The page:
A recent waste audit of Town public space recycling barrels found low recycling contamination rates in Provincetown. On Monday, October 16, 2023, the Department of Public Works' Buildings and Grounds crew, along with members of Provincetown’s Recycling & Renewable Energy Committee (RREC), collected and analyzed 18 bags of recycling from 18 of the 19 Town recycling barrels, providing valuable insights into the town's recycling habits and those of its visitors.
The recycling material was collected following the emptying of the Town bins on Friday October 13, 2023, representing a typical fall weekend in Provincetown.
The 18 bags, upon inspection, weighed a total of 183 pounds. After careful sorting and examination, 157.5 pounds of sorted recyclable material were identified. It is worth noting that 25.5 pounds were attributed to "liquid run-off," a common occurrence when emptying recycling bins.
The waste audit revealed only 7% trash, 7% coffee cups, and 3% cartons, totaling 17% contamination. Additionally, the audit found just two dog waste bags deposited in the recycling barrels.
The recyclable material collected during the audit was properly disposed of in the recycling hopper at the Provincetown Transfer Station, emphasizing the community's dedication to recycling.
The results of the audit demonstrated that the recycling in Provincetown's town barrels is exceptionally clean, with a contamination rate below widely accepted national standards. The contamination rate of 17% compares favorably with the Environmental Protection Agency's 25% benchmark and The Recycling Partnership's 2020 Curbside Report's 18% rate.
The low contamination rate could be due to recent efforts by the RREC and Provincetown DPW to more clearly mark public waste bins. In September, in an effort to reduce contamination in our public space recycling barrels, new blue lids with constricted openings were deployed on all the blue recycling barrels in Town. In addition, black lids were placed atop black trash barrels to avoid confusion between recycling receptacles and trash receptacles throughout town, and stickers were placed on all barrels: recycling symbols on the blue barrels and trash can icons on the black barrels.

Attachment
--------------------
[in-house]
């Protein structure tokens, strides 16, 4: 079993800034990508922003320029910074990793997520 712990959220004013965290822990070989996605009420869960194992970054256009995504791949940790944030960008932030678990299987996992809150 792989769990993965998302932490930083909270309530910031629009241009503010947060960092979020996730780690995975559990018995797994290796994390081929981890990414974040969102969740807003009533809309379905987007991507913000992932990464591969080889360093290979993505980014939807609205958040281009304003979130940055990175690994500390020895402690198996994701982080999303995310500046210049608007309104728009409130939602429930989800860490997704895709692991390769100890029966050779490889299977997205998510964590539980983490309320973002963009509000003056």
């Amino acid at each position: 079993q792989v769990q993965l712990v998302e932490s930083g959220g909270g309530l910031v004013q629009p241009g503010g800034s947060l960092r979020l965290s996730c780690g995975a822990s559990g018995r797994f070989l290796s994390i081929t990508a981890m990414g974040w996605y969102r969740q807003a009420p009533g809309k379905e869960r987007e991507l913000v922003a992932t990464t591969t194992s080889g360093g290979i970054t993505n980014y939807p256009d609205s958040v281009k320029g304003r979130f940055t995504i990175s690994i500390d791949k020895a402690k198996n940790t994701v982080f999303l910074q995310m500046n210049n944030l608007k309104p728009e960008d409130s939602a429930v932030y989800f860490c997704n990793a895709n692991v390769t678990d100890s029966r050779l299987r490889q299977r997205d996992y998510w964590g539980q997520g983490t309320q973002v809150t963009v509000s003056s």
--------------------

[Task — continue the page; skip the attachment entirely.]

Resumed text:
While we’re cautiously optimistic about these results, during the busy summer season it has been more common for contamination to occur. We hope the new more clearly marked trash/recycling receptacles in town will help this trend of decreasing contamination rates continue.
In light of these recent waste audit findings, the Recycling & Renewable Energy Committee recommends taking several steps to further improve recycling practices in Provincetown:
- Confirm the recyclability of PETE plastic cups with Casella, the waste management company.
- Enhance signage on the recycling barrels based on information from Casella, possibly adding a "NO COFFEE CUPS" label.
- Encourage businesses selling water in cartons to consider switching to aluminum containers.
- Evaluate the feasibility of adding recycling barrels on Macmillan Pier, as suggested by the Assistant Harbormaster.
- Continue public outreach and education – particularly during the busy summer months – to ensure residents and visitors do not place non-recyclable materials into recycling bins.
This waste audit would not have been possible without the dedication and hard work of Provincetown's Department of Public Works staff, including the Buildings and Grounds crew and Sanitation team and the volunteer efforts of members of the Provincetown Recycling & Renewable Energy Committee.
Thank you to all the residents and visitors who do their part to dispose of their trash and recycling properly when in town.